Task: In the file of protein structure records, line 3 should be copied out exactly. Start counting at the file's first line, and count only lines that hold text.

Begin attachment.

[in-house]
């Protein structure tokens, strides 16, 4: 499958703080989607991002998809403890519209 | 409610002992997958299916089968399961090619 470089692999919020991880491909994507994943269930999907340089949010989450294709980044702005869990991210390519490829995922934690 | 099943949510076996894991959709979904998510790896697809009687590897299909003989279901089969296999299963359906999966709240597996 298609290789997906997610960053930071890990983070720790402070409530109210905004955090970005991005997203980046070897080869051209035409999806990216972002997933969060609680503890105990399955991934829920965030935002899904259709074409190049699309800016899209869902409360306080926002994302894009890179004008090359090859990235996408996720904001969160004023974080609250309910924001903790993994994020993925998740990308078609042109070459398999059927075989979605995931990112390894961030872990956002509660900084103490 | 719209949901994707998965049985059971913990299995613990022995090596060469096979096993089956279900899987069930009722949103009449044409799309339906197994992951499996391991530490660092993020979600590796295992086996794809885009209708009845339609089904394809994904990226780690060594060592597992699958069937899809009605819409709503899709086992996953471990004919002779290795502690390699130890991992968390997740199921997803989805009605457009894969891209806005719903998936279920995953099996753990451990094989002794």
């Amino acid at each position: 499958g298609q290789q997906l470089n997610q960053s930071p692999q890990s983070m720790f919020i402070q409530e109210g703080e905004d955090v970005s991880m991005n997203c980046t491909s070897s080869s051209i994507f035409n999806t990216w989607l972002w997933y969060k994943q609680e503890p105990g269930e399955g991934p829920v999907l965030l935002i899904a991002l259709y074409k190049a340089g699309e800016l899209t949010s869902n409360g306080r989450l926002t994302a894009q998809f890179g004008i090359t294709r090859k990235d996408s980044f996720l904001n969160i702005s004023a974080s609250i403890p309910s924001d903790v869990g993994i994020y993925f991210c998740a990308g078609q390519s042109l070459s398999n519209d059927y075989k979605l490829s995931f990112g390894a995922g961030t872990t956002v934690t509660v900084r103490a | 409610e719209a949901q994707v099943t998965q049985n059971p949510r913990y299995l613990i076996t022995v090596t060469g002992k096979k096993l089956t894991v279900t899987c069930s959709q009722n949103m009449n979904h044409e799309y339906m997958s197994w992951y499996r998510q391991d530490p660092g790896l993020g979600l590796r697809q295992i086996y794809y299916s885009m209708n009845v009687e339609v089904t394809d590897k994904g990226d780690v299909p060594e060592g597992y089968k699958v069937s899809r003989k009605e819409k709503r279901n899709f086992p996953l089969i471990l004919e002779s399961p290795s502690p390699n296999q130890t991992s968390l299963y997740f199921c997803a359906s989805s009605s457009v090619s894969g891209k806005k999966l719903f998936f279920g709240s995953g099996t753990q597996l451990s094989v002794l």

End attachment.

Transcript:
């Amino acid at each position: 499958g298609q290789q997906l470089n997610q960053s930071p692999q890990s983070m720790f919020i402070q409530e109210g703080e905004d955090v970005s991880m991005n997203c980046t491909s070897s080869s051209i994507f035409n999806t990216w989607l972002w997933y969060k994943q609680e503890p105990g269930e399955g991934p829920v999907l965030l935002i899904a991002l259709y074409k190049a340089g699309e800016l899209t949010s869902n409360g306080r989450l926002t994302a894009q998809f890179g004008i090359t294709r090859k990235d996408s980044f996720l904001n969160i702005s004023a974080s609250i403890p309910s924001d903790v869990g993994i994020y993925f991210c998740a990308g078609q390519s042109l070459s398999n519209d059927y075989k979605l490829s995931f990112g390894a995922g961030t872990t956002v934690t509660v900084r103490a | 409610e719209a949901q994707v099943t998965q049985n059971p949510r913990y299995l613990i076996t022995v090596t060469g002992k096979k096993l089956t894991v279900t899987c069930s959709q009722n949103m009449n979904h044409e799309y339906m997958s197994w992951y499996r998510q391991d530490p660092g790896l993020g979600l590796r697809q295992i086996y794809y299916s885009m209708n009845v009687e339609v089904t394809d590897k994904g990226d780690v299909p060594e060592g597992y089968k699958v069937s899809r003989k009605e819409k709503r279901n899709f086992p996953l089969i471990l004919e002779s399961p290795s502690p390699n296999q130890t991992s968390l299963y997740f199921c997803a359906s989805s009605s457009v090619s894969g891209k806005k999966l719903f998936f279920g709240s995953g099996t753990q597996l451990s094989v002794l």